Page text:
Well, here’s the 3 point hitch I built. It was constructed for the slowly ongoing snow blower project but will come in very useful elsewhere on the farm. 3”x 4” x .25” wall rectangle tubing for the lower heavy arm assembly with 2”x 2”x .25” wall square tubing for the pivoting insert. At the widest, there is just over 32” inside to inside at the balls and that can swing down to 24”. The 2”x 2” arm extends past the pivot point by the same distance to the front of the tube…if that makes sense. A 5/8”-11 nut was welded to each heavy lower tube and a 2” bolt with a 3” piece of rod is welded to that so the arms can be held at specific locations once pinned onto whatever. The hanging rod welded on the bolt keeps them from backing off. The 2”x 2” square tube calc’s out to 2,340lbs @ 60% yield PER arm so there’s 4,680lbs @ 60% safety factor for both. The front pump won’t make enough pressure to overcome the 100% weight of 3,900lbs per or 7,800lbs total lift.
The position of the ram on the lower arms pulls a little less than 2/3 the power away from the ram so I’m still under the 4,680lb limit and should be at the 2,300-2,800lb area. Obviously down pressure on the strong side of the rams is significant. There are .500” thick by 2” wide x inside tube width (like 3.25+”) under the front and rear of the pivoting arm for a little more support for the bottom of the larger tube.
Rams are 2”x 10” Maxims from Bailey International and sourced on eBay. The side plates for the upper ram mounts are .375” thick. I made up a cardboard stencil, put that into AutoCAD and emailed it to Kyle at Black Rock Fabrication (Black Rock Fabrication
) and he burned them out on his CNC table. He’s a real good guy located outside of Philly, PA. I definitely suggest trying him if you have something like this and don’t want to eat up grinding wheels.
I clamped all the plates together and drilled the upper ram mount, the main heavy mount, and a small lower hole so they would all be dead on to each other. Once mocked up on the trucks front implement mount, a piece of 2”x 5” x .375” (old bumper stock) was fitted between then welded in to mate the plates and space them apart. A piece of 2”x 2” x .250” angle was used to brace the bottom of the sides and keep everything square. At the top, a hunk of .750”x 3.5” solid bar was welded in to locate the sides, become the mount for the upper link and the hydraulic block. A pair of large truck U-bolts were cut to become handles for carrying, lifting, or positioning the whole upper unit. By pulling the lower ram mounts, the system is separated.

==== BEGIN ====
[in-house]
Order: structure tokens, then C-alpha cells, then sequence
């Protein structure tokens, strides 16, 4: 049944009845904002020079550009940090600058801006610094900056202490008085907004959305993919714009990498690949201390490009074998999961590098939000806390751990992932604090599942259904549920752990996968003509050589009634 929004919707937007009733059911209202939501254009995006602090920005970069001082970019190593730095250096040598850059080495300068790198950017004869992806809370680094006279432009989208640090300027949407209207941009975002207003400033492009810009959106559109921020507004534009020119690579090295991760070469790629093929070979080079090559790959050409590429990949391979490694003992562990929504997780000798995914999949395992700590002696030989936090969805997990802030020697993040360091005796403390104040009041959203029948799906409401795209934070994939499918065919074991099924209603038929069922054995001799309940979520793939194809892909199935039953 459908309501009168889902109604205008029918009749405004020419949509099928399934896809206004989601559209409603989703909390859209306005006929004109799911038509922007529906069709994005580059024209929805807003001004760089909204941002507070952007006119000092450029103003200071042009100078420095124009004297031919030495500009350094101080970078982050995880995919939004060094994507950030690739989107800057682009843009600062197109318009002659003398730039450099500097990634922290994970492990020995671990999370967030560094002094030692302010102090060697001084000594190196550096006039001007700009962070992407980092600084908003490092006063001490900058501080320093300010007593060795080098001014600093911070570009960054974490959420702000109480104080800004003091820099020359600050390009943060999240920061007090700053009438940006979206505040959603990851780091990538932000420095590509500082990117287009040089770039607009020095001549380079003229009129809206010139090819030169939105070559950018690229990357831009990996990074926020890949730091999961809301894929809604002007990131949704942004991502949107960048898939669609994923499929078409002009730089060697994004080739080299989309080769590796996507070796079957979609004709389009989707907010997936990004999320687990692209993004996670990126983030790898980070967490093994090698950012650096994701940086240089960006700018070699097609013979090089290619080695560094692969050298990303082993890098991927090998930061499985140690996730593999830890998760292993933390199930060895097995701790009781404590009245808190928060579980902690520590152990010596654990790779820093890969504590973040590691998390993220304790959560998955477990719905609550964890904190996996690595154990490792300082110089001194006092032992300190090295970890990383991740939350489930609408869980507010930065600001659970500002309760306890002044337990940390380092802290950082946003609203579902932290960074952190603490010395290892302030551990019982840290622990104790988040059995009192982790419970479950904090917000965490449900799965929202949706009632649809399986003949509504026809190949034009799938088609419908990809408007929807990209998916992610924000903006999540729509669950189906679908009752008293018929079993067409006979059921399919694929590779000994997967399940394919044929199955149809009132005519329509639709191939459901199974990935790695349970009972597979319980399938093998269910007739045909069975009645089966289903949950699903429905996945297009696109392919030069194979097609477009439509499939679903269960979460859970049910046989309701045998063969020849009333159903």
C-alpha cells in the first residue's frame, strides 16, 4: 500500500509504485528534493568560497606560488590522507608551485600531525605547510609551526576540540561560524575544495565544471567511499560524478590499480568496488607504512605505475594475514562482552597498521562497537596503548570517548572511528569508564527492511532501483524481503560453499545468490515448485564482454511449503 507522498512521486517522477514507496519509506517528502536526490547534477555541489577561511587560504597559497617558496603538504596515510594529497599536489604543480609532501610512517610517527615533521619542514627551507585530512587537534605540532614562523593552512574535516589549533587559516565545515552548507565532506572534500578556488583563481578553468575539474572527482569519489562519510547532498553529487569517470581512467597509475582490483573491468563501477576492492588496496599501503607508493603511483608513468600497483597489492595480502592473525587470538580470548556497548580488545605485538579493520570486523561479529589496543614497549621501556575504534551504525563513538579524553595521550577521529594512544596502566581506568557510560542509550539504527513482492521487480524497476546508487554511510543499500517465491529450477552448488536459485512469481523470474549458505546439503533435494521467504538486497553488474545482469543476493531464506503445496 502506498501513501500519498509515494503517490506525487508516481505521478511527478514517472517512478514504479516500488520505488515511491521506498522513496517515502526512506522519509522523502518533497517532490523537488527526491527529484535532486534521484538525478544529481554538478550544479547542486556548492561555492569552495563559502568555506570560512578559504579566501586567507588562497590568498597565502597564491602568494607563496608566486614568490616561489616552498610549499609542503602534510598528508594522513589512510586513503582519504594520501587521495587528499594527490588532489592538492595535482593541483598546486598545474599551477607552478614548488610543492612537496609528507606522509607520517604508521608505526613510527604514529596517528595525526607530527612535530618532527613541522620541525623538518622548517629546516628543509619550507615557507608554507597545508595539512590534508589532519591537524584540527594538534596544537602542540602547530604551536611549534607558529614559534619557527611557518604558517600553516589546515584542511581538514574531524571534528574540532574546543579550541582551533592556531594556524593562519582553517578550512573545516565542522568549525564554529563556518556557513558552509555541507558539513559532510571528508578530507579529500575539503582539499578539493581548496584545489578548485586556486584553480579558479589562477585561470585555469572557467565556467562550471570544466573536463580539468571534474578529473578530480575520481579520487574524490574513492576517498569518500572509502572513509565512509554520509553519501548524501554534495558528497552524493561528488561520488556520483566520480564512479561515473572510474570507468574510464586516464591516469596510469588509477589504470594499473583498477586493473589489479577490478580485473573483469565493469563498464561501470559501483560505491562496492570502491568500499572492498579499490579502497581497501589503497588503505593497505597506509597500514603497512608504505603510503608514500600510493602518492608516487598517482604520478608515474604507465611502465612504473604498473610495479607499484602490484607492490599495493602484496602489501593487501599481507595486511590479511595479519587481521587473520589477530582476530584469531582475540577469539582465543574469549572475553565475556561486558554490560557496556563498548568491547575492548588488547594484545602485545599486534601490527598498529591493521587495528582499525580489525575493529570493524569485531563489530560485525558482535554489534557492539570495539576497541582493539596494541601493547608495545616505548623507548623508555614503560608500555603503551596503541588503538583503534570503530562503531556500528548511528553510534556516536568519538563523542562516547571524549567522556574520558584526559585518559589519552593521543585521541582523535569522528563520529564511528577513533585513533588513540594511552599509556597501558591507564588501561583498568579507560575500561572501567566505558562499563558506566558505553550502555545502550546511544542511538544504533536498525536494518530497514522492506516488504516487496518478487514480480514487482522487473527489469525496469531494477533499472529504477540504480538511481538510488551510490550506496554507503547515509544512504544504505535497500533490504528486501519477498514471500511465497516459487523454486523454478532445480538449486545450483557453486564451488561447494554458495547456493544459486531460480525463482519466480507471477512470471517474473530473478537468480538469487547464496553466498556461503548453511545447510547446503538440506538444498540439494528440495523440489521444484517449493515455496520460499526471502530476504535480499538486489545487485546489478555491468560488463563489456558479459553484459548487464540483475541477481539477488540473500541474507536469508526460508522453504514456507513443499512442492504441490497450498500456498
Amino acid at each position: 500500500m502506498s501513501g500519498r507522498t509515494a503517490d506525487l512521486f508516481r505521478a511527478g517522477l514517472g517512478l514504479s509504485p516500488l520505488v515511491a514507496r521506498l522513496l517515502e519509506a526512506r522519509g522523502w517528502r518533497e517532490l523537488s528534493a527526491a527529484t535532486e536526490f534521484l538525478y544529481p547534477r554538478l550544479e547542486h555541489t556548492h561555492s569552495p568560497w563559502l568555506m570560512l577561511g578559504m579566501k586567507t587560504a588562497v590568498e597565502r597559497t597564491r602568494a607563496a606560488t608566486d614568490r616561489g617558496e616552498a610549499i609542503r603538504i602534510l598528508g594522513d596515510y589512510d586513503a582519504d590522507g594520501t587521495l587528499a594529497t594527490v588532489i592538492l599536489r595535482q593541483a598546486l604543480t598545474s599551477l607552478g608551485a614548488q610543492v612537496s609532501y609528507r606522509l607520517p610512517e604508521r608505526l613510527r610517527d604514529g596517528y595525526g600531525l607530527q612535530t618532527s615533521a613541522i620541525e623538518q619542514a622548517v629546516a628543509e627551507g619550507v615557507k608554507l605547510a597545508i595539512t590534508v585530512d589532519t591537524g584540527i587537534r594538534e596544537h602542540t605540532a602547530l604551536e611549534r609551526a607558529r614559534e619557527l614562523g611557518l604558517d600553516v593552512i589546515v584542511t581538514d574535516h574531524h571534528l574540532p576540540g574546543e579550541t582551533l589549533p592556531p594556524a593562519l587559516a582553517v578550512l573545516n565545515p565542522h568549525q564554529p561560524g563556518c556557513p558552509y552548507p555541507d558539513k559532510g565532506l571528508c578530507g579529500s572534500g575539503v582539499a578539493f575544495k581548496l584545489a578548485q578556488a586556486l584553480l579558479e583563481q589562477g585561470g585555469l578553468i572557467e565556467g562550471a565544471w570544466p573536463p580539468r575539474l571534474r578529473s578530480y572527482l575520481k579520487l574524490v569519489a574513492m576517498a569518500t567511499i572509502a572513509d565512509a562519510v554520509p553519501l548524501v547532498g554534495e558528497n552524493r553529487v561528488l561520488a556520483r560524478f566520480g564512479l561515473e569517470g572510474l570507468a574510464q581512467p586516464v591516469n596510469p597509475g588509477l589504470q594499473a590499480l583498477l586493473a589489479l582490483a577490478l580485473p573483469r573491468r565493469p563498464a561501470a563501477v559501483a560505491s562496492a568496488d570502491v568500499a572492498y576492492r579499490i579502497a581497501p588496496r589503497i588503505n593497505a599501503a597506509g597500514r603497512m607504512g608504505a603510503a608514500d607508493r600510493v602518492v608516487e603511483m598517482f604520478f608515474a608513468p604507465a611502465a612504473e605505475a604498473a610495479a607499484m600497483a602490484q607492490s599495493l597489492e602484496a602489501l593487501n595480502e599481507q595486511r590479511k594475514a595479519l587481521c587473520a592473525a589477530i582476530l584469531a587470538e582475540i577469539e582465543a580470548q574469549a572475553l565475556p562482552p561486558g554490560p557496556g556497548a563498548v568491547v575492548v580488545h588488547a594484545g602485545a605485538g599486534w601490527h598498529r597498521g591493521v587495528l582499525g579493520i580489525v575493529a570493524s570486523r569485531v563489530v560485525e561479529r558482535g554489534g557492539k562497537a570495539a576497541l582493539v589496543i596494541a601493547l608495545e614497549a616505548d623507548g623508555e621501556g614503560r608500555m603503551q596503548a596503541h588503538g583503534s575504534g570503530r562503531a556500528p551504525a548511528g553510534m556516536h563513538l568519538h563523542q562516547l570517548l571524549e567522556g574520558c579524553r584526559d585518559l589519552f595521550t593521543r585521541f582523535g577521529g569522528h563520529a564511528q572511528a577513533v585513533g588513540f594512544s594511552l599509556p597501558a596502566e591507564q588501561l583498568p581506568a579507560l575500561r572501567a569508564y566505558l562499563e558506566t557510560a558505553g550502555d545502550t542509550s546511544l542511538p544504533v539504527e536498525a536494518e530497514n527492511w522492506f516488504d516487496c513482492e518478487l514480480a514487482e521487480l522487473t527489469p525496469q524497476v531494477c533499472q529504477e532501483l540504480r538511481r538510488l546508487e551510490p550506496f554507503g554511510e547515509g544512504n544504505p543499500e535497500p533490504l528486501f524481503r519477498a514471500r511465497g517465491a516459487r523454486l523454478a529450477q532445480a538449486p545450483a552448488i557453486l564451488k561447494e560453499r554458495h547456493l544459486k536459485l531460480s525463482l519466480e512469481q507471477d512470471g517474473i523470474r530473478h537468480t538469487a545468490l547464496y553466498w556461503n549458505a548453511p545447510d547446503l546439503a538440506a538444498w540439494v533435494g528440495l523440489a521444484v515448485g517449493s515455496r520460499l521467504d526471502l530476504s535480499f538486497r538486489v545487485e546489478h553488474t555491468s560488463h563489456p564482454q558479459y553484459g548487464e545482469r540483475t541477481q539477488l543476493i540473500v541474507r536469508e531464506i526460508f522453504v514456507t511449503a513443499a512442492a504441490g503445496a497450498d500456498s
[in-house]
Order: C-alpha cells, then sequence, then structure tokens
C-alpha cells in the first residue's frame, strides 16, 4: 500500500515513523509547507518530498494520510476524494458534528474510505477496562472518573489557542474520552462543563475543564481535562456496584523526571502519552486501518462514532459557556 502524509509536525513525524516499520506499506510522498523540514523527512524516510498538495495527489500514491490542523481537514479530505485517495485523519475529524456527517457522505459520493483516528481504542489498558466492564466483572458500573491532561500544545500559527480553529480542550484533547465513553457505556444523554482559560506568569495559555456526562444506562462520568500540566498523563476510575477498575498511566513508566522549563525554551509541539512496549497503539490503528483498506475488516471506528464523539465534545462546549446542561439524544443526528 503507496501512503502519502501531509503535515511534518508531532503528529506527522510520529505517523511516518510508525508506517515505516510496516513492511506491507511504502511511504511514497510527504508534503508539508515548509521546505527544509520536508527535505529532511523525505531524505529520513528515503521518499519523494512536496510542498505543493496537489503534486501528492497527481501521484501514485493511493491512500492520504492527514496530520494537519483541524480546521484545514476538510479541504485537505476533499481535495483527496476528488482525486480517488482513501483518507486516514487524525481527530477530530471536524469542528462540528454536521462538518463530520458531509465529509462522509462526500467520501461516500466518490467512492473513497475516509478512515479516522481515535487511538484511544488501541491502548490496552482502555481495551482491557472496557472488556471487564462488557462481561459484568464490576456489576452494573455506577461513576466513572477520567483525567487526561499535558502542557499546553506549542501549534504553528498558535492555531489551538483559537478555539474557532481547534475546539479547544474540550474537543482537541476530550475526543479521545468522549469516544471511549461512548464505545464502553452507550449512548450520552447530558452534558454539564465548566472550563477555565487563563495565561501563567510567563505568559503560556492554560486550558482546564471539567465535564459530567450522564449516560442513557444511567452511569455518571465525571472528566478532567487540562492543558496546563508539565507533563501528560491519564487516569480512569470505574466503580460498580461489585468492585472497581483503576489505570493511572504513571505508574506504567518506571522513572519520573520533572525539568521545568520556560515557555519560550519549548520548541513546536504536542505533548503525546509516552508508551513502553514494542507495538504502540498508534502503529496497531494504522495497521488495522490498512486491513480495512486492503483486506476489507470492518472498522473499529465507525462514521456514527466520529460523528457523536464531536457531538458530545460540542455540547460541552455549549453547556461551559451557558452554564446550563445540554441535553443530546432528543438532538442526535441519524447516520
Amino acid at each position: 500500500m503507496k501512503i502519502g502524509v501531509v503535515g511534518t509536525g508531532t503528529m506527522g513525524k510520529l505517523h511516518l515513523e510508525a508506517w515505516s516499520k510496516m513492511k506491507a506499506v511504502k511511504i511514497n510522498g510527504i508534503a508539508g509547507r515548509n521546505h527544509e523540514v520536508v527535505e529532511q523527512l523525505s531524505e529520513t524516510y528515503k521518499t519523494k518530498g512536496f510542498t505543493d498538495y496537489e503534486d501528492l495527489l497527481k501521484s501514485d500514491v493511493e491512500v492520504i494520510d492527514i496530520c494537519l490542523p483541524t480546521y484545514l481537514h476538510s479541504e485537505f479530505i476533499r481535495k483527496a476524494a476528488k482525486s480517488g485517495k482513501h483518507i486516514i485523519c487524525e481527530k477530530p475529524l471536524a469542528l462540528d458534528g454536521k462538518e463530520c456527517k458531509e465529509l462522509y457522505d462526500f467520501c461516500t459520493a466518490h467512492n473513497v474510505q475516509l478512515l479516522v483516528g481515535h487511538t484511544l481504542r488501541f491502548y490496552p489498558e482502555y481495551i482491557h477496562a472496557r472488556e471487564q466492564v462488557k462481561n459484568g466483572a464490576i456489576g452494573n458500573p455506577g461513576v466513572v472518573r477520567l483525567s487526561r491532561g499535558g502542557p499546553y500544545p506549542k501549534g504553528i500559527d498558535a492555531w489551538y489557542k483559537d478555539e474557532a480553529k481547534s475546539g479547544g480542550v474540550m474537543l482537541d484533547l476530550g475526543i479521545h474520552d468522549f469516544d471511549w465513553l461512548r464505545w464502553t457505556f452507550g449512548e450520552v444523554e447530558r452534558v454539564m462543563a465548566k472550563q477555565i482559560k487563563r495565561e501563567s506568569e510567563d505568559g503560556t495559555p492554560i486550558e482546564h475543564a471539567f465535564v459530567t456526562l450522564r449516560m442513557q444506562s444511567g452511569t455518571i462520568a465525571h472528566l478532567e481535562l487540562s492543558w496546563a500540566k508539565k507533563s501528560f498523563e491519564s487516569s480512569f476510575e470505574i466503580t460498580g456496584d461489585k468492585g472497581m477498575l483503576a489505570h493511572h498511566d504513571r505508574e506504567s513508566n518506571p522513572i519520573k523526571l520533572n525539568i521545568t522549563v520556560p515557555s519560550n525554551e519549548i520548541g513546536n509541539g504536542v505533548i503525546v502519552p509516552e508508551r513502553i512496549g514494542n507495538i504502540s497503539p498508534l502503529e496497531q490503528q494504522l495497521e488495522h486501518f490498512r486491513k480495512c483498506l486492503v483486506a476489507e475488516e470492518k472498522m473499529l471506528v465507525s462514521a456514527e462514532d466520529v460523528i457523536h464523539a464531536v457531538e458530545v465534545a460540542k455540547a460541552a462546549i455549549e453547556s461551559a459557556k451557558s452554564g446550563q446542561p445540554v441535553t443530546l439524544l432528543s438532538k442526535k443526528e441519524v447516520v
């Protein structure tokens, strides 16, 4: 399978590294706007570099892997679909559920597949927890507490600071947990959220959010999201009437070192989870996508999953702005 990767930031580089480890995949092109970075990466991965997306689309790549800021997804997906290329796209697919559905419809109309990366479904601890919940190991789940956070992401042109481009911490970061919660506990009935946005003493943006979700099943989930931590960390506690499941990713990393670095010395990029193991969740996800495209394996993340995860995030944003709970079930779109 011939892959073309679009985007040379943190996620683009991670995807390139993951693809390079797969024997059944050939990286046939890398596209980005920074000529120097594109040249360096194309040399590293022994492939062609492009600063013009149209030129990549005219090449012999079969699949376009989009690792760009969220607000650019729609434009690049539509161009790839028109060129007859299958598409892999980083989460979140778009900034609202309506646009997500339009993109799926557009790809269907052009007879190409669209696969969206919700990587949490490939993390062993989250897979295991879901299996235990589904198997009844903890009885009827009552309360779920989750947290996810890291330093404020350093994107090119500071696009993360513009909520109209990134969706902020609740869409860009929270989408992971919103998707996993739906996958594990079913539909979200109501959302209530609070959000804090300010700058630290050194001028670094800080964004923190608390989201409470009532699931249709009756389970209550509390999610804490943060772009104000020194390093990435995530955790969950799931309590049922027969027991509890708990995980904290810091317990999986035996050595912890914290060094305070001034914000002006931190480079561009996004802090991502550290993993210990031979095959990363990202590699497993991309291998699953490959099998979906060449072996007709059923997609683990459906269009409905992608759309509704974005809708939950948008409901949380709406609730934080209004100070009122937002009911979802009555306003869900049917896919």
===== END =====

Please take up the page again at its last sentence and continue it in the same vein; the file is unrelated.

The hydraulic block was a lucky find in an aluminum block just about sized correctly. One side was milled then two holes from the rear were bored, then two hole for the pass side, then four holes on the driver’s side for the two inlet pressure lines and the two outlet pressure lines. Ram lines are Parker, pressure lines are TSC Co prefab with an appropriate rating. The block fits tightly between the upper link’s mounts and has a bolt securing it to the heavy bar from below.
Upper unit pins on factory implement mounts-- you may notice the pins don’t look finished or sized right; they’re not. The pins shown are for my front winch dealie…I still have to turn the front upper pins.
I got a chance to use it briefly yesterday as I had to pick up corner of a back hoe attachment which had bled down. Hooking a chain into the pintle hook on the T-bar in the 3pt hitch and down the outrigger foot, I pulled on the handle and the truck pulled down, pulled down, pulled down as the front suspension squatted…then with no more sound of effort, it picked the side of the hoe up and I could do what I needed. It seems pretty darn powerful so I’m happy and fits all but one of my John Deere’s class one 3pt stuff.
My 406: XM-47's, hydraulic driven Garwood 10,000lb pin-on front winch, custom bumper, small jib for front or rear, PTO driven 20,000lb Garwood rear winch w/ level wind, (super secret
) forward-N-reversing unit for rear winch/PTO operation, 8 speed 2x4 conversion, and front 3pt hitch. "I was just walking down the hallways of a high-school while kids were changing classes. Believe me, the world may not have ended today, but the future doesn't look so bright. -Trev"